Baptism of John . It was not in the name of Jesus (Acts19:
2-4). Apollos knew something about Jesus, but basically he,
like John, was still looking forward to the coming of the
Messiah. His baptism was based on repentance rather than
on faith in the finished work of Christ. Achaia . The Roman
province with Corinth as its capital.

    2. Ask Other Questions (Acts 19:1-3)

Acts 19:1   While Apollos was at Corinth, Paul took the road
through the interior and arrived at Ephesus. There he found
some disciples19:2   and asked them, “Did you receive the
Holy Spirit when you believed?” They answered, “No, we have
not even heard that there is a Holy Spirit.” 19:3   So Paul
asked, “Then what baptism did you receive?” John’s baptism,”
they replied.

    Apollos was at Corinth . Apollos was introduced at
Ephesus (Acts18:24) in the absence of Paul; he moved to
Corinth before Paul returned to Ephesus. But later Apollos
came back to Ephesus during Paul’s ministry there (1Cor.
16:12). Through the Interior . Not the lower direct route down
the Lycus and Meander valleys but the upper Phrygian route
approaching Ephesus from a more northerly direction. If Paul
got to northern Galatia, which is unlikely, it must have been
on one of these trips through the interior (Acts 16:6; 18:23).
Ephesus . (Acts18:19). Some Disciples . These 12 (Acts19:7)
seem to have been followers of Jesus, but indirectly through
John the Baptist or some of his followers. Or perhaps they had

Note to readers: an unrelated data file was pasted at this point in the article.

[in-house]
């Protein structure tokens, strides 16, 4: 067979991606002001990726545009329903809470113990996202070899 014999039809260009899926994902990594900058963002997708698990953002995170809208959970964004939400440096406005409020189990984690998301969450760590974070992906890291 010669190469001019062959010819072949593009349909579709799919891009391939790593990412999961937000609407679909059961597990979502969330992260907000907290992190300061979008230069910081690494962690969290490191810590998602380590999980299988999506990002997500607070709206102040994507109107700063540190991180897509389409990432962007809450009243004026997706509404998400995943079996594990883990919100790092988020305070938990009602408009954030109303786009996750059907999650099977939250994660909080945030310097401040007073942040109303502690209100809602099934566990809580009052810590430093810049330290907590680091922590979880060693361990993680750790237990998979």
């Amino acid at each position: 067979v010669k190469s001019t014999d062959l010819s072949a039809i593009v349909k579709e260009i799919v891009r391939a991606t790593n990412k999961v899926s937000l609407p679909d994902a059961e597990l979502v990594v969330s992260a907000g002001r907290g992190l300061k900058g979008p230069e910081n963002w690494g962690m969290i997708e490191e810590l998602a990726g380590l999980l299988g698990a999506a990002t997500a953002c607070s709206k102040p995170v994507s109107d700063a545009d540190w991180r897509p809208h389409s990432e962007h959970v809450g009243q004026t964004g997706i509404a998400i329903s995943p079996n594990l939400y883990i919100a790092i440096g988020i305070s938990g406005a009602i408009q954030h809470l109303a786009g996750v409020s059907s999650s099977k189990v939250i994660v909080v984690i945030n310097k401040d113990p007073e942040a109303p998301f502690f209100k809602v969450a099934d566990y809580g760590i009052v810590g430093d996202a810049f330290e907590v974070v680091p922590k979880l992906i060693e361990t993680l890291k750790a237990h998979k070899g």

received their teaching from Apollos himself in his earlier
state of partial understanding (Acts 18:26). Like Apollos, they
had a limited understanding of the gospel (Acts 18:25).
Receive the Holy Spirit. Paul finds that they were not informed
about the Holy Spirit at all (Acts 19:3-6).

    3. Teach What’s Needed (Acts 19:4-7)

Acts 19:4   Paul said, “John’s baptism was a baptism of
repentance. He told the people to believe in the one coming
after him, that is, in Jesus.” 19:5   On hearing this, they were
baptized into the name of the Lord Jesus. 19:6   When Paul
placed his hands on them, the Holy Spirit came on them, and
they spoke in tongues and prophesied. 19:7   There were about
twelve men in all.

    John’s Baptism . (Matt 3:11,15). Baptism of Repentance .
A summation of John’s teaching. It was preparatory and
provisional, stressing man’s sinfulness and thus creating a
sense of need for the gospel. John’s baptism looked forward
to Jesus, who by his death would make possible the forgiveness
of sins (  Mark 1:4). Placed his hands on them . (Acts 6:6). Holy
Spirit came on them . . . Spoke in tongues and prophesied . The
same experience the disciples had at Pentecost (Acts 2:4,11)
and the Gentiles had in Caesarea (Acts 10:46).

    4. Seek Opportunities to Help (Acts 19:8-10)

Acts 19:8   Paul entered the synagogue and spoke boldly there